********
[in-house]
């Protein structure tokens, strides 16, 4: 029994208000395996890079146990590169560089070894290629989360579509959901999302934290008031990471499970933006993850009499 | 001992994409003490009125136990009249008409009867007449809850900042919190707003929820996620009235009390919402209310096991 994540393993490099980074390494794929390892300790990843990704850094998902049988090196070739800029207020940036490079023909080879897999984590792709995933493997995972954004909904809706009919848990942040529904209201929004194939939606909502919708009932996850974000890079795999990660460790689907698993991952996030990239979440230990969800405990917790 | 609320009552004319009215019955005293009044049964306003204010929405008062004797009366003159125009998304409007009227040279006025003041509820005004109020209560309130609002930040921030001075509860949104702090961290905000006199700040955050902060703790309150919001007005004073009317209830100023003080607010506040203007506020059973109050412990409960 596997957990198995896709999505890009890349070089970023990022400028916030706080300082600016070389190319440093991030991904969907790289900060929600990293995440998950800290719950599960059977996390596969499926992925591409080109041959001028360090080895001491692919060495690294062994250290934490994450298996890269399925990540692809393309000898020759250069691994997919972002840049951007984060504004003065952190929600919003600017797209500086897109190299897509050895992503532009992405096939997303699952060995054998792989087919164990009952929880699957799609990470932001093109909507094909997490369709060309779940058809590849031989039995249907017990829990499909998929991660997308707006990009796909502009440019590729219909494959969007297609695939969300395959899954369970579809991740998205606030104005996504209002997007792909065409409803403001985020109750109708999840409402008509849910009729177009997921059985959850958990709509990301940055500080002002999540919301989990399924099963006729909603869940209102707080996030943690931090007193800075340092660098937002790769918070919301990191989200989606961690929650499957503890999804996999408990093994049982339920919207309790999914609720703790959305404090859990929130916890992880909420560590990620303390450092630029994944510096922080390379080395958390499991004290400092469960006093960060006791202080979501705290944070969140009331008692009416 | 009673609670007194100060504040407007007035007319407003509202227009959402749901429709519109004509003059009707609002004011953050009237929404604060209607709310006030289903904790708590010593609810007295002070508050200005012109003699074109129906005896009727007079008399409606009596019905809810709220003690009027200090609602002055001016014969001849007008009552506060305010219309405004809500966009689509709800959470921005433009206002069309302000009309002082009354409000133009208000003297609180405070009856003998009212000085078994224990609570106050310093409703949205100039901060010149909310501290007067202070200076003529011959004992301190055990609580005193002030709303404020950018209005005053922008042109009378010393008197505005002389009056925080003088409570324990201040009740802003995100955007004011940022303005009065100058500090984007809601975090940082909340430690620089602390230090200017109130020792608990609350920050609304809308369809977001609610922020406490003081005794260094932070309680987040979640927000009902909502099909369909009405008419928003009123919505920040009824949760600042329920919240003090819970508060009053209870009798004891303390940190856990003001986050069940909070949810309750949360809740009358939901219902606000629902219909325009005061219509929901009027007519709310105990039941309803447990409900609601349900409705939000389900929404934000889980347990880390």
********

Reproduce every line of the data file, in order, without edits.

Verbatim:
[in-house]
């Protein structure tokens, strides 16, 4: 029994208000395996890079146990590169560089070894290629989360579509959901999302934290008031990471499970933006993850009499 | 001992994409003490009125136990009249008409009867007449809850900042919190707003929820996620009235009390919402209310096991 994540393993490099980074390494794929390892300790990843990704850094998902049988090196070739800029207020940036490079023909080879897999984590792709995933493997995972954004909904809706009919848990942040529904209201929004194939939606909502919708009932996850974000890079795999990660460790689907698993991952996030990239979440230990969800405990917790 | 609320009552004319009215019955005293009044049964306003204010929405008062004797009366003159125009998304409007009227040279006025003041509820005004109020209560309130609002930040921030001075509860949104702090961290905000006199700040955050902060703790309150919001007005004073009317209830100023003080607010506040203007506020059973109050412990409960 596997957990198995896709999505890009890349070089970023990022400028916030706080300082600016070389190319440093991030991904969907790289900060929600990293995440998950800290719950599960059977996390596969499926992925591409080109041959001028360090080895001491692919060495690294062994250290934490994450298996890269399925990540692809393309000898020759250069691994997919972002840049951007984060504004003065952190929600919003600017797209500086897109190299897509050895992503532009992405096939997303699952060995054998792989087919164990009952929880699957799609990470932001093109909507094909997490369709060309779940058809590849031989039995249907017990829990499909998929991660997308707006990009796909502009440019590729219909494959969007297609695939969300395959899954369970579809991740998205606030104005996504209002997007792909065409409803403001985020109750109708999840409402008509849910009729177009997921059985959850958990709509990301940055500080002002999540919301989990399924099963006729909603869940209102707080996030943690931090007193800075340092660098937002790769918070919301990191989200989606961690929650499957503890999804996999408990093994049982339920919207309790999914609720703790959305404090859990929130916890992880909420560590990620303390450092630029994944510096922080390379080395958390499991004290400092469960006093960060006791202080979501705290944070969140009331008692009416 | 009673609670007194100060504040407007007035007319407003509202227009959402749901429709519109004509003059009707609002004011953050009237929404604060209607709310006030289903904790708590010593609810007295002070508050200005012109003699074109129906005896009727007079008399409606009596019905809810709220003690009027200090609602002055001016014969001849007008009552506060305010219309405004809500966009689509709800959470921005433009206002069309302000009309002082009354409000133009208000003297609180405070009856003998009212000085078994224990609570106050310093409703949205100039901060010149909310501290007067202070200076003529011959004992301190055990609580005193002030709303404020950018209005005053922008042109009378010393008197505005002389009056925080003088409570324990201040009740802003995100955007004011940022303005009065100058500090984007809601975090940082909340430690620089602390230090200017109130020792608990609350920050609304809308369809977001609610922020406490003081005794260094932070309680987040979640927000009902909502099909369909009405008419928003009123919505920040009824949760600042329920919240003090819970508060009053209870009798004891303390940190856990003001986050069940909070949810309750949360809740009358939901219902606000629902219909325009005061219509929901009027007519709310105990039941309803447990409900609601349900409705939000389900929404934000889980347990880390």